The amalgam quandary
Could the phasing out of amalgam force some dentists into ‘unethically’ claiming more UDAs, Neel Kothari questions.
For years NHS dentistry has been founded on the principle that patients should be afforded functional restorations and that taxpayers ought not to contribute towards cosmetic enhancements.
Like all rules this is frequently broken, but the standard bearer for this has for many years been the trusty amalgam filling.
Its ability to withstand hostile environments, cost and speed of use made it ideally placed for use within NHS dentistry and whilst alternative materials exist, they are often more technique sensitive with the increased costs being largely unfunded.
The recent amalgam restrictions that came into force on the 1 of July introduces a restriction on the use of amalgam in children under 15 years of age and in pregnant or breastfeeding women, unless deemed strictly necessary by the practitioner on the grounds of the medical needs of the patient – however it seems inconceivable that there would ever be a medical need requiring amalgam for its solution.
This places us in a bizarre quandary where the EU’s scientific committee are seeking to eventually phase out amalgam, the BDA are trying to avoid a full ban, the Department of Health is desperate to cut costs and dentists are trying to run a business.
Whilst talk of a phase down is somewhat different from an outright ban, this does raise the future prospect of awkward conversations with patients who may question why their dentist used a banned material in their mouth?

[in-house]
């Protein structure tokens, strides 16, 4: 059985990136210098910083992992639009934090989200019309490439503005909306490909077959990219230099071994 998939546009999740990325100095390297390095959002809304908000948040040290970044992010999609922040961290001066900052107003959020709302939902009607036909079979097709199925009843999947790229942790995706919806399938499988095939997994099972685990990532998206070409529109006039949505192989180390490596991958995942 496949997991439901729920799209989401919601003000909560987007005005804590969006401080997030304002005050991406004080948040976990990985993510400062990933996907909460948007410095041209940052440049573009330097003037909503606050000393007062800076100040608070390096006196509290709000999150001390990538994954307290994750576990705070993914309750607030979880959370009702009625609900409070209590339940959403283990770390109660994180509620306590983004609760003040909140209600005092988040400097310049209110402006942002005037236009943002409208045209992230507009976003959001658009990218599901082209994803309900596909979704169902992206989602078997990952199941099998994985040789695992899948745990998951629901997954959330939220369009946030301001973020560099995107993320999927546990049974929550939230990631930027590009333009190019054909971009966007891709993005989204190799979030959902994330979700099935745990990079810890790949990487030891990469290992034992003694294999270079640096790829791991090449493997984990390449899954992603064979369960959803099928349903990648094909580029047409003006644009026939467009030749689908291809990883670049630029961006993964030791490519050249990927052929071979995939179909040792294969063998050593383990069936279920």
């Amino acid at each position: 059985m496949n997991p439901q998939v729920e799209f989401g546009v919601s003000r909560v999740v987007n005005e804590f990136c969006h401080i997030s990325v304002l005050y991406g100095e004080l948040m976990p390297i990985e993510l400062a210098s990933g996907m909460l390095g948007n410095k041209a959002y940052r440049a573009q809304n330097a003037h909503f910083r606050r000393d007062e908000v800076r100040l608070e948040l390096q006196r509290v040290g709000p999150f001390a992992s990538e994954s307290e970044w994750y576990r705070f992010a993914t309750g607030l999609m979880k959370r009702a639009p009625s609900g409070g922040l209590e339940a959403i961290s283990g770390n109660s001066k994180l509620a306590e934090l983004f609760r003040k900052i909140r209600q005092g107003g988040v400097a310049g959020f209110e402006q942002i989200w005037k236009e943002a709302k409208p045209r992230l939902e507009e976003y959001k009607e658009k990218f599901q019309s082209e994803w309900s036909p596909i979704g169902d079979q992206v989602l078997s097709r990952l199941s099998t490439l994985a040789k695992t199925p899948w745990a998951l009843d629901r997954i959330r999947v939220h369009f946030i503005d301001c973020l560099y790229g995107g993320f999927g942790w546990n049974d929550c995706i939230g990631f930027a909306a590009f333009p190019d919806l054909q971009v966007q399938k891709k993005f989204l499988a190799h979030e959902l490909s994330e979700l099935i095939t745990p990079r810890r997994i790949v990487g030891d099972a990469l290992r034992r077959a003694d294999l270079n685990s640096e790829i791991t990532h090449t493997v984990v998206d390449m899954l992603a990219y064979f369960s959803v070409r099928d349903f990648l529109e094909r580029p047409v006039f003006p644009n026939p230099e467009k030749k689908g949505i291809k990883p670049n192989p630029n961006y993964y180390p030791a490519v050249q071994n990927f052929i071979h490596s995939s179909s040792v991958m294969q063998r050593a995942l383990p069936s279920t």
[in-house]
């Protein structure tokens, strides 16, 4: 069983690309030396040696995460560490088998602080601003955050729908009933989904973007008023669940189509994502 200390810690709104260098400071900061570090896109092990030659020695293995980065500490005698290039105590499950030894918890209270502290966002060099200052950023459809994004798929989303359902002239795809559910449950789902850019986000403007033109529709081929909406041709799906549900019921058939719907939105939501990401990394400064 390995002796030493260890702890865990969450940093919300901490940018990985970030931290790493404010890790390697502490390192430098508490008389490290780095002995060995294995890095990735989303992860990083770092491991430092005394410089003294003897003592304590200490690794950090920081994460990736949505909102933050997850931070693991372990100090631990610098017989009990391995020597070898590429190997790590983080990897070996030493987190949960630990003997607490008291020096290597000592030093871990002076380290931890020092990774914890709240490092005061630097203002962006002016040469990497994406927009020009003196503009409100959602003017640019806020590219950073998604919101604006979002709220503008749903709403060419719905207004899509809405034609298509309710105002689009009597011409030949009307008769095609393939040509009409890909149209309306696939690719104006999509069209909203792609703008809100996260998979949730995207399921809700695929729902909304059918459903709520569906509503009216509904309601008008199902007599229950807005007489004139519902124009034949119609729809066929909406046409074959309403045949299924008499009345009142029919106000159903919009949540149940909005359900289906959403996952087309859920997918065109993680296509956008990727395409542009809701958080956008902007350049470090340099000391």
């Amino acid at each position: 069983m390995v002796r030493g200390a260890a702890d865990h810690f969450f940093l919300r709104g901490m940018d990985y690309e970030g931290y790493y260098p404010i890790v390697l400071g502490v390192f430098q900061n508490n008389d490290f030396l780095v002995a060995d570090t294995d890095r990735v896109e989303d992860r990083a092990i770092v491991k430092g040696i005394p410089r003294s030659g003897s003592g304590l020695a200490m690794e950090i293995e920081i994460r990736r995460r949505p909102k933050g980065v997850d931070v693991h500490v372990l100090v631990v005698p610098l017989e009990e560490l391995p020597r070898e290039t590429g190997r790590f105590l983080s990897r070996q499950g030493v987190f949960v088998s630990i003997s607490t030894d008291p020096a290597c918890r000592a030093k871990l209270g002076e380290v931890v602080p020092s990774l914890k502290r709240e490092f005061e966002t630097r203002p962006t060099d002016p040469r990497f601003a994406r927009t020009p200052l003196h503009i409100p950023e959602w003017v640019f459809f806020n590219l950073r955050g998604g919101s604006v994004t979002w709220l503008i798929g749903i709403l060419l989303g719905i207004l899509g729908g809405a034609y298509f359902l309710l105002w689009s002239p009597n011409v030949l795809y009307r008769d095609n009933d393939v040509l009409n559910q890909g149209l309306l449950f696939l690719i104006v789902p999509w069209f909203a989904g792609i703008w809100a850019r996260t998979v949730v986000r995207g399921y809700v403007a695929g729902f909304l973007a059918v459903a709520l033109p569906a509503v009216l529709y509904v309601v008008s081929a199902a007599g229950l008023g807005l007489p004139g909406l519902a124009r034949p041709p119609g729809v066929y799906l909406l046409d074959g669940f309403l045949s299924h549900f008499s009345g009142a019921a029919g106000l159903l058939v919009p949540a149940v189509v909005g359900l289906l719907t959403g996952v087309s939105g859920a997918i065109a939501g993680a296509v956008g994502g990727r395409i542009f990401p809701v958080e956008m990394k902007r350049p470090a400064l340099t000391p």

Worryingly this places ethically-minded dentists in the potential position of simultaneously being criticised for both using or avoiding amalgam.
Recently NHS England issued providers with a letter outlining the number of inlays being provided across England.
At first, I thought it was simply due diligence, but it seemed odd that it was just inlays and the timing made me curious.
It’s plain to see that there is a concern about potentially unethical band three claiming (12 UDAs), where a band two would suffice (three UDAs), however with the phasing out of amalgam, perhaps the powers that be are worried that increased claims may be likely and if so, can we really say that these claims would be unethical?
Perhaps the timing was a coincidence or maybe this was a pre-emptive strike?
Regardless, as amalgam is phased out, our prescribing profile will likely change, and if it isn’t properly funded and no guidance is provided for ethically-minded practitioners, this will make NHS dentistry a slightly more hostile place to work in.
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